Being among “the best and brightest” might seem like incredible pressure. Yet this trend of winners at HSS shows that the right kind of focused academic mentorship make a world of a difference. With the loyal and unending dedication from our professors, like Dr. Jo-Ann Gross (History) and Dr. Brian Potter (Political Science), these students were mentored to take courses and undertake projects that could, and did, lead to these extraordinary Fulbright and Pickering opportunities.
Then, Dr. Stauff makes a brilliant comment to put this all into perspective for students everywhere. “[A] student needs to choose a path and do what it takes to get to the destination. These students show us how to do that on an international stage.”
Dr. Potter made it clear that TCNJ students, above all, can make this work for them. “TCNJ offers so many opportunities for enrichment but if students are not actively searching for them, they lose out,” he explained.
Moreover, all jobs nowadays are set within a global context. With that in mind, it’s imperative for those who are similarly curious to explore the possibilities that exist across the globe–not just in U.S. hometowns and college campuses.
“Students will be working with teams of co-workers, often from different cultures and perhaps speaking several languages, on projects,” Dr. Stauff said in regards to the increasingly global workplace, “To prepare for these challenges, undergraduate students should take advantage of the opportunity to learn a foreign language, experience a different culture.”
In other words, follow Esther, Carolina, and Bryan as possibilities models. Network, learn a foreign language, study in a culture distinct from your own, and recognize the immense potential of your own globalized future.
Boren Scholarships provide up to $20,000 to U.S. undergraduate students to study abroad in areas of the world that are critical to U.S. interests and underrepresented in study abroad, including Africa, Asia, Central & Eastern Europe, Eurasia, Latin America, and the Middle East. The countries of Western Europe, Canada, Australia, and New Zealand are excluded.
The Core Fulbright U.S. Scholar Program sends approximately 800 American scholars and professionals per year to approximately 130 countries, where they lecture and/or conduct research in a wide variety of academic and professional fields.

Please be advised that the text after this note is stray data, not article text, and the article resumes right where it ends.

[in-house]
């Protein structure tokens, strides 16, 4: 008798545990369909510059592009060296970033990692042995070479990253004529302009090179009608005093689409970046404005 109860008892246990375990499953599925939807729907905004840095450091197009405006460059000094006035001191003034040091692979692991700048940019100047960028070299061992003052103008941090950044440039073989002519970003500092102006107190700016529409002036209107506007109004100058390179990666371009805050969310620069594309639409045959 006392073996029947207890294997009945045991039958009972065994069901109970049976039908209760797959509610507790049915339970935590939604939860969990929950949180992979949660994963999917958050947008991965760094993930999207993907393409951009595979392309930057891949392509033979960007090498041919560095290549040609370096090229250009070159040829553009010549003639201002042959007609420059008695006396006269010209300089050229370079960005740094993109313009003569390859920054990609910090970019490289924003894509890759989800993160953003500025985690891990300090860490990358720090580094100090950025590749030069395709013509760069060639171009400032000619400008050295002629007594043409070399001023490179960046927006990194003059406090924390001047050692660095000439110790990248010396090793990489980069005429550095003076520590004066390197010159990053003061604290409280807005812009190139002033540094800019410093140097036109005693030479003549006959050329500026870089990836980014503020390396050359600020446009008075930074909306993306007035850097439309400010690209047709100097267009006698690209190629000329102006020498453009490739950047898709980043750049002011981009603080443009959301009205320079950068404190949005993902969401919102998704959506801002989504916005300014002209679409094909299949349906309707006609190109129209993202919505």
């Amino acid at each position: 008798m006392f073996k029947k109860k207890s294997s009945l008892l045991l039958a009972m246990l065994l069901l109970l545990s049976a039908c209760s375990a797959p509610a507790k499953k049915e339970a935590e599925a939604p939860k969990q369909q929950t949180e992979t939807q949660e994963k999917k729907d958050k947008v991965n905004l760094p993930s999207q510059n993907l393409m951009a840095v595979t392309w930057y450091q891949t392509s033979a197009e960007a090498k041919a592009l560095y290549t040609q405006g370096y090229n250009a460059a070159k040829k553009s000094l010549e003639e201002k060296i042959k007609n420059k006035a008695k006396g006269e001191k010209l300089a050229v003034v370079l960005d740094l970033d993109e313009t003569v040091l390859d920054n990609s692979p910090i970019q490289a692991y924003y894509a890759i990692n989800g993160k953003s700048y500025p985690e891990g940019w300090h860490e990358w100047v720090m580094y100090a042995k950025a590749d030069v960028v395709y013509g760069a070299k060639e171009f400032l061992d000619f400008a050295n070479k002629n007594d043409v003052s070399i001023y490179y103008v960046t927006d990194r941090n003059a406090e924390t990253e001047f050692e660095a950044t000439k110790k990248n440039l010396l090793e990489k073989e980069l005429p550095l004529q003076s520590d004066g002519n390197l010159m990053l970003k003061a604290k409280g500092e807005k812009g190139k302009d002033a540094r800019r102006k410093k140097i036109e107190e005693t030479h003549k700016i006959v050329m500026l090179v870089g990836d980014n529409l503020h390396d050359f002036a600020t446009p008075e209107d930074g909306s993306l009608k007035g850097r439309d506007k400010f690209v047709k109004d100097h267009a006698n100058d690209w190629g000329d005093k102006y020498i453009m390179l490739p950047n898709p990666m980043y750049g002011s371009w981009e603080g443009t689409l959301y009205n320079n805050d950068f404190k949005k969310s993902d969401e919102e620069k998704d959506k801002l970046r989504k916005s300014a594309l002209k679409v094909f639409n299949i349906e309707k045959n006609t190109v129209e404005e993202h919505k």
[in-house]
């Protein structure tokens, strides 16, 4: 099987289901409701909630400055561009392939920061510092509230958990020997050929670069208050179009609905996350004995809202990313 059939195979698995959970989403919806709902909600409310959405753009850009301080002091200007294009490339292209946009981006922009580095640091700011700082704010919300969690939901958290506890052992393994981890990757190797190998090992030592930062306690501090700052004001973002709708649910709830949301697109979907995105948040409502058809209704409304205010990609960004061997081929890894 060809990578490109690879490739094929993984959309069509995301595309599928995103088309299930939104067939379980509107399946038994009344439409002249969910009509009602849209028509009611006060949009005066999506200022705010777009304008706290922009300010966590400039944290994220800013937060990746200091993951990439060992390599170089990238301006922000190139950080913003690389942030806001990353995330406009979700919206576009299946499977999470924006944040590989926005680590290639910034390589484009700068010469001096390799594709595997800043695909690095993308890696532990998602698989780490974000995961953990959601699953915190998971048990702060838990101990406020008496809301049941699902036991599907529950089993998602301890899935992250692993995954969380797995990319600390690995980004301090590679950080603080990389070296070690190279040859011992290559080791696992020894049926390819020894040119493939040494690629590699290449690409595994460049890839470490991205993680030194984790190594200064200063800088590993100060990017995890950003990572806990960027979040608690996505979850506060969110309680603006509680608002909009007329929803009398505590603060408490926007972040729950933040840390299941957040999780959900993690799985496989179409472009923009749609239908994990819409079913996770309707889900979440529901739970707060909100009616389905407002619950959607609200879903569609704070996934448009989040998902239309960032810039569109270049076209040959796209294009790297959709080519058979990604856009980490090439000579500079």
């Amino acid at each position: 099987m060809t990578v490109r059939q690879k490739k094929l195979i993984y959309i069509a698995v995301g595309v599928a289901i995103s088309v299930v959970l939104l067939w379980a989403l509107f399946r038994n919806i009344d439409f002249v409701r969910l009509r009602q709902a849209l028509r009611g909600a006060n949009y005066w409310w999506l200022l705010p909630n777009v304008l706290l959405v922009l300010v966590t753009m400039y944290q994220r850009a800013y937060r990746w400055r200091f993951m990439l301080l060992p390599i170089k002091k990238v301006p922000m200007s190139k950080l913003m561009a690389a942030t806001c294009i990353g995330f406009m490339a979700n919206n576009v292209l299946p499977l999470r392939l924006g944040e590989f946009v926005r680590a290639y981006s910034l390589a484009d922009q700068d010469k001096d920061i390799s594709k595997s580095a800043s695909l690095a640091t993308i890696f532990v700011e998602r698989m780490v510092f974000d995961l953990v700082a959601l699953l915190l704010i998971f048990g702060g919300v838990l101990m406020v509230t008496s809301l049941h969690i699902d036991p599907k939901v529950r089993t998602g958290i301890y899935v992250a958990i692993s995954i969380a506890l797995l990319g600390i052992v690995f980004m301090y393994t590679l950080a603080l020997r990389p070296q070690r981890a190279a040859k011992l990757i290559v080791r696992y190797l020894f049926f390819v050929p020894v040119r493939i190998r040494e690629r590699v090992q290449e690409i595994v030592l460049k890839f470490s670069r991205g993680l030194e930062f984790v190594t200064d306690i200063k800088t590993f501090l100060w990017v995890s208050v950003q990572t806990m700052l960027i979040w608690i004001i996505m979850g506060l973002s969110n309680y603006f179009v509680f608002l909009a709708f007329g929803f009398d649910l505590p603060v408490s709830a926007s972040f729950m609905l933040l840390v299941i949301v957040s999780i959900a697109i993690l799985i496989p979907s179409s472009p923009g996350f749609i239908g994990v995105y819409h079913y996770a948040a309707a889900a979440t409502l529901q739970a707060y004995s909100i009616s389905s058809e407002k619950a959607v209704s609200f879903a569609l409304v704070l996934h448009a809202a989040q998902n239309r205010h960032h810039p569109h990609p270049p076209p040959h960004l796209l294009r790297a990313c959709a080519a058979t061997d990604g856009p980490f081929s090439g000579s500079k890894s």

The Fulbright U.S. Scholar Program has a series of new innovative opportunities to meet the changing needs of a diverse academic community in the United States.
- See more at: http://exchanges.state.gov/us/program/fulbright-us-scholar-program#sthash.zywcgvO4.dpuf
The Thomas R. Pickering Foreign Affairs Fellowship Programs are a collaborative effort between the United States Department of State and the Woodrow Wilson National Fellowship Foundation. The Programs provide academic and professional preparation for outstanding candidates to enter the U.S. Department of State Foreign Service, representing America’s interests abroad. Pickering Fellows are undergraduate and graduate students in academic programs relevant to international affairs, political and economic analysis, administration, management, and science policy. Women, members of minority groups historically underrepresented in the Foreign Service, and students with financial need are encouraged to apply.
Pickering Fellows receive mentoring, professional development, and financial support as they prepare to enter the Foreign Service. Upon successful completion of the Foreign Service examination, Pickering Fellows make a commitment to a minimum of five years of service in an appointment as Foreign Service Officer. Candidates must be able to obtain medical, security and suitability clearances in order to remain in the program.